Each day one S&P 500 contract month is designated by the exchange as the lead contract. Certain exchange rules are focused on the lead contract. For example, trading in the lead contract is subject to the top-step rule, which prohibits members from trading for a proprietary account in that contract month while standing on the top step of the trading pit. This would otherwise give proprietary traders a valuable view of the order flow from the trading desks. During our sample period, CME members who were actively trading the lead contract occupied the majority of the S&P 500 futures pit real estate. On the other hand, members offering to trade in non-lead contract months formed a mini-pit in a small section of the S&P 500 pit. During regular trading hours (8:30 am to 3:15 pm Chicago time in our data set) all S&P 500 futures trades other than E-mini trades were executed in the pit. (4)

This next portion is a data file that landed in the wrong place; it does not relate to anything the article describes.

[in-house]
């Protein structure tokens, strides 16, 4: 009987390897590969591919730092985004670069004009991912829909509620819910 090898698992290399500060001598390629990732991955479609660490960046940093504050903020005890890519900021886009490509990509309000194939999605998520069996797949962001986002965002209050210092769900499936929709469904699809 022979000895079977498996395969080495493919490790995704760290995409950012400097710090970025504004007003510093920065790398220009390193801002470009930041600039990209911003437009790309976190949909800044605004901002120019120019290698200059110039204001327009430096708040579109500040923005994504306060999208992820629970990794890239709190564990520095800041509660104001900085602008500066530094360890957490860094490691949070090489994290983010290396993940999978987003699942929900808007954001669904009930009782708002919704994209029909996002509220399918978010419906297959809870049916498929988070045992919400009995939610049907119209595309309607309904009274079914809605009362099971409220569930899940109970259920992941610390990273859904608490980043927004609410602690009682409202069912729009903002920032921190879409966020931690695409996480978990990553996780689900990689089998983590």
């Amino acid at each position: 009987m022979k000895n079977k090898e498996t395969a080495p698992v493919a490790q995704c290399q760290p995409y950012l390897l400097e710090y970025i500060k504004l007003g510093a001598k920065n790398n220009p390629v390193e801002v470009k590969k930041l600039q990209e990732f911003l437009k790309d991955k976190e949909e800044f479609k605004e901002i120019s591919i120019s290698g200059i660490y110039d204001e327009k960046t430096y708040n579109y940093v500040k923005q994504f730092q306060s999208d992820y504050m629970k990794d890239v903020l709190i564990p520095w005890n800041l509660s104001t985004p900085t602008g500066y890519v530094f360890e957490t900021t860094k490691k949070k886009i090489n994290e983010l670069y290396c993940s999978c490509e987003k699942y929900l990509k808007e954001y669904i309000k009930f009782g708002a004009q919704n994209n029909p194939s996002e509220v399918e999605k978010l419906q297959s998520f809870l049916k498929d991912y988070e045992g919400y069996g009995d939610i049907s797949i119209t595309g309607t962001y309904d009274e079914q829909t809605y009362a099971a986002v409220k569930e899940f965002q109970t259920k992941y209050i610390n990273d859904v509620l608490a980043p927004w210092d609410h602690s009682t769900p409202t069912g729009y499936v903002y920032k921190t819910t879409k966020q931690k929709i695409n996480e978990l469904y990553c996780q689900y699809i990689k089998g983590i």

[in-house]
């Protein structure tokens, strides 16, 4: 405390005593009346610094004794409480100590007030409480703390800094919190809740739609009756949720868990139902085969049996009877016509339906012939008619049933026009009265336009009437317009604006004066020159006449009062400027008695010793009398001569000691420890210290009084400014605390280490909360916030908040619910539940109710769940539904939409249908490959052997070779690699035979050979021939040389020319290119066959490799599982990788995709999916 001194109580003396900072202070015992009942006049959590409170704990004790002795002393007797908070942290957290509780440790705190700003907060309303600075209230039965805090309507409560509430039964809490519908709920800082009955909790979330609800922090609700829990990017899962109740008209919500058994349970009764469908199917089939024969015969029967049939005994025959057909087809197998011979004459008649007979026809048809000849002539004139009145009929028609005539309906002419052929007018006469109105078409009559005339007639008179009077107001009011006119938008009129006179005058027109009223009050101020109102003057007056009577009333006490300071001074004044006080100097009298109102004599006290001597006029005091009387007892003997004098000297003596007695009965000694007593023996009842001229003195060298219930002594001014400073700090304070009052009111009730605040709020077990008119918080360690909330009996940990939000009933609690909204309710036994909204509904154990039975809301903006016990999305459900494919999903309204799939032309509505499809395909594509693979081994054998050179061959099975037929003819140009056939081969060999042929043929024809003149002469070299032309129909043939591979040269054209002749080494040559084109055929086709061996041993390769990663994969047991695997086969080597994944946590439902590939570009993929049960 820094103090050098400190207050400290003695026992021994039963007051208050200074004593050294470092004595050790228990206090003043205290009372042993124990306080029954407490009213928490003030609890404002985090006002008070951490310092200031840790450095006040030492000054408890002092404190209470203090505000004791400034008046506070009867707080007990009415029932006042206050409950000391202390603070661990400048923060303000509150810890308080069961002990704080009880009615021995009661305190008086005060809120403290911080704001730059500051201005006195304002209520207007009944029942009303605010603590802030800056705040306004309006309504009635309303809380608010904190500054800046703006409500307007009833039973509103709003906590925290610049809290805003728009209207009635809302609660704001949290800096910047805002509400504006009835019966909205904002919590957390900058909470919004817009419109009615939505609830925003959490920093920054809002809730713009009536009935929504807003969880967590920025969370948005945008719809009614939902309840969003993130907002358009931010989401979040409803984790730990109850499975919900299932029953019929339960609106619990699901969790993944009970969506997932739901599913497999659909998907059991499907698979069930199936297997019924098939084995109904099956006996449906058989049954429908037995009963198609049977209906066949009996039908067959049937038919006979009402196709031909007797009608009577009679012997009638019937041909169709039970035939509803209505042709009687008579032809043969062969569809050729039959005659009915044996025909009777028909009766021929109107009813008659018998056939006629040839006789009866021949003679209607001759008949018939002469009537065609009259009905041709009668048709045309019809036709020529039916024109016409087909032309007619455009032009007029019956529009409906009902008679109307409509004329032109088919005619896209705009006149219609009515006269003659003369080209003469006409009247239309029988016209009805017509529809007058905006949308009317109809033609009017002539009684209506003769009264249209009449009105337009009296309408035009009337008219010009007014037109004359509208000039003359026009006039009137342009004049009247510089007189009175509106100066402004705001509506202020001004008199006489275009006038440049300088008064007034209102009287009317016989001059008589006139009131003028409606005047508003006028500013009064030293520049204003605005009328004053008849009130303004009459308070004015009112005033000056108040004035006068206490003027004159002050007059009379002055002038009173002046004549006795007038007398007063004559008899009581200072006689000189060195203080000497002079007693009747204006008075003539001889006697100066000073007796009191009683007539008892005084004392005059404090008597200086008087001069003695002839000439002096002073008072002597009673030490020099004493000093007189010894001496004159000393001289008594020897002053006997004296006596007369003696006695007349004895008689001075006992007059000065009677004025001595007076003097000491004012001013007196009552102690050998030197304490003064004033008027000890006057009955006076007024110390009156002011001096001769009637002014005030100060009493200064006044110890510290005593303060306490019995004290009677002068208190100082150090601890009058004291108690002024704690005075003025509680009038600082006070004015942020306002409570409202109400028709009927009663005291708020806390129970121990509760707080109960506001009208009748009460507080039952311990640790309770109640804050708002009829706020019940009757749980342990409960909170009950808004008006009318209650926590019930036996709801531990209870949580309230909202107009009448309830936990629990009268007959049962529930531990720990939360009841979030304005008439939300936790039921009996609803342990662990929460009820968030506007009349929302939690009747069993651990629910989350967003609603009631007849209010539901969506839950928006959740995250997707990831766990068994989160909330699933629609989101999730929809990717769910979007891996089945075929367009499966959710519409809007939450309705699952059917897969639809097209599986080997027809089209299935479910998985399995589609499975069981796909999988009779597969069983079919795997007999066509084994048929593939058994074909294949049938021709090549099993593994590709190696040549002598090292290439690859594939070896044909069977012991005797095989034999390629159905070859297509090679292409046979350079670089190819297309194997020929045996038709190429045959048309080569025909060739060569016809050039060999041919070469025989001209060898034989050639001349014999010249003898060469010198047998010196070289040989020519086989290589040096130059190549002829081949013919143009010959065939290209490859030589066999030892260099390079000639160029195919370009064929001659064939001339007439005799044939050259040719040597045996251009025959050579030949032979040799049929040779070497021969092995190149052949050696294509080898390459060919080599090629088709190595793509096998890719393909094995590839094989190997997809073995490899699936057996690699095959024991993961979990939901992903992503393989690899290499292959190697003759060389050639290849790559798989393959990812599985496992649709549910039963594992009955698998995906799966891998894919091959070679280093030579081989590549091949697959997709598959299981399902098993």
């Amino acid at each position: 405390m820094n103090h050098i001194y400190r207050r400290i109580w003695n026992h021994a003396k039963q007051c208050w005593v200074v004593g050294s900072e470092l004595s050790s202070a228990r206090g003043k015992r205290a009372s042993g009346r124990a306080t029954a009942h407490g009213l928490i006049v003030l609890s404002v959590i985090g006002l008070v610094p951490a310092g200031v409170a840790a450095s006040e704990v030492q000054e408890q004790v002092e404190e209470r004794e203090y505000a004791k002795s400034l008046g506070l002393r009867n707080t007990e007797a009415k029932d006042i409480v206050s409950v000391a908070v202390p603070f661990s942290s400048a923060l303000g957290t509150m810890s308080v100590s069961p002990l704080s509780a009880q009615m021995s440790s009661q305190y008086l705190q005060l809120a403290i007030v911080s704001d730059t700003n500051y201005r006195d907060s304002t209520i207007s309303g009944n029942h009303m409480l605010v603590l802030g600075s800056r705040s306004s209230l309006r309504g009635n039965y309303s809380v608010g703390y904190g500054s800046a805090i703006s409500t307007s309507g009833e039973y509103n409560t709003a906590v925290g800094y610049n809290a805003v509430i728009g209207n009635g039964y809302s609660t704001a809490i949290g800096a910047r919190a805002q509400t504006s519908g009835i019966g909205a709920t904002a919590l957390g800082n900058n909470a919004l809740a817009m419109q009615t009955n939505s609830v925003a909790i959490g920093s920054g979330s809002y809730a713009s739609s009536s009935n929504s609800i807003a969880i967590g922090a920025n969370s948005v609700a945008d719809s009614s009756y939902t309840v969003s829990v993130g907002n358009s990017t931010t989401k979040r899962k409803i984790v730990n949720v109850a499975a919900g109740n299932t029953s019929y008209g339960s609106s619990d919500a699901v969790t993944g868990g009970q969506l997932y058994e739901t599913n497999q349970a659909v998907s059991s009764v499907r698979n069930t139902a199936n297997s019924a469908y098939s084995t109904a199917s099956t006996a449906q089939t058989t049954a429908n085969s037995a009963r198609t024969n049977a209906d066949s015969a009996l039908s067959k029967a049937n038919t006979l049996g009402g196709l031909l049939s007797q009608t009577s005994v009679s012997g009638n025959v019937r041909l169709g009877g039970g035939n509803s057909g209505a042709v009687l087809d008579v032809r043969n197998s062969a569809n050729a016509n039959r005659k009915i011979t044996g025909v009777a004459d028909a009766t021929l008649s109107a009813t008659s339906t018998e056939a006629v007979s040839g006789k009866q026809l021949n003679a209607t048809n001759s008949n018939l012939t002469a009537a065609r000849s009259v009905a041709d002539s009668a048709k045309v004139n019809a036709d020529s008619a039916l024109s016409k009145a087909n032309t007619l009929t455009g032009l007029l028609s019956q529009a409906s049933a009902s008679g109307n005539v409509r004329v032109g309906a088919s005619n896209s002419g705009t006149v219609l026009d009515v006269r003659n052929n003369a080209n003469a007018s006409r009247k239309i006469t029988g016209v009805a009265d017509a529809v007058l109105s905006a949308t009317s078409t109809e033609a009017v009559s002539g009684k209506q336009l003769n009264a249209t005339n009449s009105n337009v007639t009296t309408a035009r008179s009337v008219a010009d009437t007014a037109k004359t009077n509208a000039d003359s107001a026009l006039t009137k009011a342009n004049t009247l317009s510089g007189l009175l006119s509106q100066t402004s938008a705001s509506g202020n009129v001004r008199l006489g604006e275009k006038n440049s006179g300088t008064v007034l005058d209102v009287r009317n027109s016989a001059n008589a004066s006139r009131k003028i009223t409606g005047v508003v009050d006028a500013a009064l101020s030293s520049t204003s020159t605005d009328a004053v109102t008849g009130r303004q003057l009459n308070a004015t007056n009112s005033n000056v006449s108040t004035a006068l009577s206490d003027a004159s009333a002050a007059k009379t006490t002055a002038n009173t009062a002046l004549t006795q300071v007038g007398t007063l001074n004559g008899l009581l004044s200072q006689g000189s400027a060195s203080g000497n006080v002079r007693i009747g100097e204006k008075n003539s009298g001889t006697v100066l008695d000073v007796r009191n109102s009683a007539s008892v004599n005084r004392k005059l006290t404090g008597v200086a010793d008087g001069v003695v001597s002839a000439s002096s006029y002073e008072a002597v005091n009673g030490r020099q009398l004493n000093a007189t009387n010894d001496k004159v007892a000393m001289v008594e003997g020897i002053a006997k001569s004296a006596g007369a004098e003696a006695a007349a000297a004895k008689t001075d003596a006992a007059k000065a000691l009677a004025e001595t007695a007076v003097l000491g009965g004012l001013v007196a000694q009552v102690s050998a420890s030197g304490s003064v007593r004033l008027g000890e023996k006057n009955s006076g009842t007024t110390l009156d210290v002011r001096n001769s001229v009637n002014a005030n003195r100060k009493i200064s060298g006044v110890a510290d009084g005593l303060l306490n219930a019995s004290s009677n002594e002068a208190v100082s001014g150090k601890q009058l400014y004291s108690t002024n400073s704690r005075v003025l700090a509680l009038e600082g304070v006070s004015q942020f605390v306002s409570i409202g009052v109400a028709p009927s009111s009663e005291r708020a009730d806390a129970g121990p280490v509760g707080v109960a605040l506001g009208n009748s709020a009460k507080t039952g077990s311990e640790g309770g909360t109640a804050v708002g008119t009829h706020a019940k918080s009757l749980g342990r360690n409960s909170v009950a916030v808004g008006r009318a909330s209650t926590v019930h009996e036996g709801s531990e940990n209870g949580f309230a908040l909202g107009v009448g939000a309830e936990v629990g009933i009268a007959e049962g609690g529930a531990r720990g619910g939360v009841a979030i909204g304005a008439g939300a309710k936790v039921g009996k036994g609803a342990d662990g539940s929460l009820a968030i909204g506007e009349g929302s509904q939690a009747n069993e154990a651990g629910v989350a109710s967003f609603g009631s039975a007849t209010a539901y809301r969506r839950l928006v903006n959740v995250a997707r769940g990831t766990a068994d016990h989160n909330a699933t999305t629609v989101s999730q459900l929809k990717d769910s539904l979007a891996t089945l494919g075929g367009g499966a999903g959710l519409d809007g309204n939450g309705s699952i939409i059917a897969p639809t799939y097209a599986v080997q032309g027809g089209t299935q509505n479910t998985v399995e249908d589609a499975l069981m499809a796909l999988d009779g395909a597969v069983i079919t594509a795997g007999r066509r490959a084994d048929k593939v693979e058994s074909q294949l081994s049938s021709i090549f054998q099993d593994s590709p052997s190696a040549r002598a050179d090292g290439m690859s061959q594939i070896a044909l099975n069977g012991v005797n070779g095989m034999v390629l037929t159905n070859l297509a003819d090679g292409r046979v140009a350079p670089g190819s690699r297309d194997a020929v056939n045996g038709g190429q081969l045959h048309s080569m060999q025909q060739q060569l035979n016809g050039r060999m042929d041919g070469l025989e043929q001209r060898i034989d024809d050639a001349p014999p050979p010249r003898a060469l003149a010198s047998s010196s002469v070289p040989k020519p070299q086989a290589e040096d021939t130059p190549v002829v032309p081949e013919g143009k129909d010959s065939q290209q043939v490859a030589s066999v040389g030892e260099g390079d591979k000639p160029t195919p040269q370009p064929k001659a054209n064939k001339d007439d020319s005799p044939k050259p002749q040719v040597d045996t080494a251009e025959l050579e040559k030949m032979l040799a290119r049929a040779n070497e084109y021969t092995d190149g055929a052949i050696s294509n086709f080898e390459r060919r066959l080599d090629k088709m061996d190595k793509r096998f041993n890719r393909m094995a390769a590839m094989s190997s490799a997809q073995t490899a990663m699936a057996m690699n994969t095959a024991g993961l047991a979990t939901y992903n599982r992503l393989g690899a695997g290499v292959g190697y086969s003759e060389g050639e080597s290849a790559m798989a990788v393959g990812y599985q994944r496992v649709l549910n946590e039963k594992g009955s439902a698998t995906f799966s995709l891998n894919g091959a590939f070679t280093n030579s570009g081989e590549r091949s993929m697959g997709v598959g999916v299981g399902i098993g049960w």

Likewise E-mini proprietary trades are relegated to off-floor entry or, if on the floor, on electronic terminals off the top step and down in the pit. The top-step rule effectively results in the top step of the pit being reserved for commission brokers, who are CME members acting as agents. Traders executing proprietary trades, manually or using terminals for E-mini or lead month trading, are forced down in the pit or upstairs. The lead contract month is usually the contract month that is closest to maturity (the nearby contract). In the final week before the last trading day of a contract the bulk of trading in S&P 500 futures shifts to the next contract month (the next-out contract) as the CME redesignates this as the lead contract. Thus, the lead contract is sometimes the nearby and sometimes, for a very brief period, the next out.